In my December 2014 post for Maximize Social Business, I explored some bad news for LinkedIn. First, in a new class action complaint filed in California (Sweet v. LinkedIn), LinkedIn is facing claims that it violated the Fair Credit Reporting Act (“FCRA”).
The lawsuit involves LinkedIn’s “Reference Search” service, which is only available to premium account holders. The service identifies connections in the premium account holder’s network who share a common past employer with the job applicant.
So, essentially, it organizes, cross-references and provides information to premium account holders about those who might have some relevant information about the job applicant’s work at a prior employer.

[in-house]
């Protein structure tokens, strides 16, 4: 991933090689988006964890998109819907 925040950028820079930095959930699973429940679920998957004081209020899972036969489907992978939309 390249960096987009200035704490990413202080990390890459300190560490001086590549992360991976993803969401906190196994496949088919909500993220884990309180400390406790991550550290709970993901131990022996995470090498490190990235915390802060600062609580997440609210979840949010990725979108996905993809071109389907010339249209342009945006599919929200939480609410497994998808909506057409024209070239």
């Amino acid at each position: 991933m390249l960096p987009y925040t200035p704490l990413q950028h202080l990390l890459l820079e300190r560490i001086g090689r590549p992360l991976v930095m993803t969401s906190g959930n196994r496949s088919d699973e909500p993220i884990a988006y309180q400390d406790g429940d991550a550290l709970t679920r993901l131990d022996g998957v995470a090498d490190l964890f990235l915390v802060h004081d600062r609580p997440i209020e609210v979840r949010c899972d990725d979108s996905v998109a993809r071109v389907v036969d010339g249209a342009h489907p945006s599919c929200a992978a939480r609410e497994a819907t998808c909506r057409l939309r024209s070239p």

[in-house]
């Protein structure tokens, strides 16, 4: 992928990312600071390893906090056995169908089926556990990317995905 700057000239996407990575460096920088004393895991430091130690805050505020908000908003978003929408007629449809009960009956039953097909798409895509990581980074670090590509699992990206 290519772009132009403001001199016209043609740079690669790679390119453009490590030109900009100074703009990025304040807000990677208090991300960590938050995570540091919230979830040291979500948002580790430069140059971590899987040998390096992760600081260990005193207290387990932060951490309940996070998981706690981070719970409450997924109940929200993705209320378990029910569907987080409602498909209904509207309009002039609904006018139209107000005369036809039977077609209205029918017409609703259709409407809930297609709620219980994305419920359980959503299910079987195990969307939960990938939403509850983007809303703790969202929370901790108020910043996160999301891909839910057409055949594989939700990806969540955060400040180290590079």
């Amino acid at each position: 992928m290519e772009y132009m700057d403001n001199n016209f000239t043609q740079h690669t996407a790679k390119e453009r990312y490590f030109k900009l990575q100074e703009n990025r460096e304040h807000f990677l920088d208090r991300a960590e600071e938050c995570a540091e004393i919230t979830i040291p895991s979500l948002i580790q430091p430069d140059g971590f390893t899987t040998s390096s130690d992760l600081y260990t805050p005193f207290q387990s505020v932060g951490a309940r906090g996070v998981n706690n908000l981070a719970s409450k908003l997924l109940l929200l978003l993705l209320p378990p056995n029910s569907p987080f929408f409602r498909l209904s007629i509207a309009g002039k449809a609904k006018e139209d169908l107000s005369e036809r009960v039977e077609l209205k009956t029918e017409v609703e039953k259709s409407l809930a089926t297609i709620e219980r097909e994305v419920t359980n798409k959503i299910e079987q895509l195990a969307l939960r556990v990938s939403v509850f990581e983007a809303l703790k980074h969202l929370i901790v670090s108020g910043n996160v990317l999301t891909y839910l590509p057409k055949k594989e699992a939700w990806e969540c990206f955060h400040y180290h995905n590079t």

The four named plaintiffs allege that they were denied jobs with prospective employers because those employers contacted other LinkedIn users identified by the “Reference Search” as having worked with them (and presumably, those identified LinkedIn users did not give positive feedback on the plaintiffs). To see more about this lawsuit, and my analysis of it, read my article titled: “Allegations of LinkedIn Violating the Fair Credit Reporting Act“.
In my same post, I also analyze a $6 million settlement that LinkedIn entered into with the US Department of Labor regarding alleged violations of the Fair Labor Standards Act due to the failure to pay employees all the time worked, including overtime, by those employees.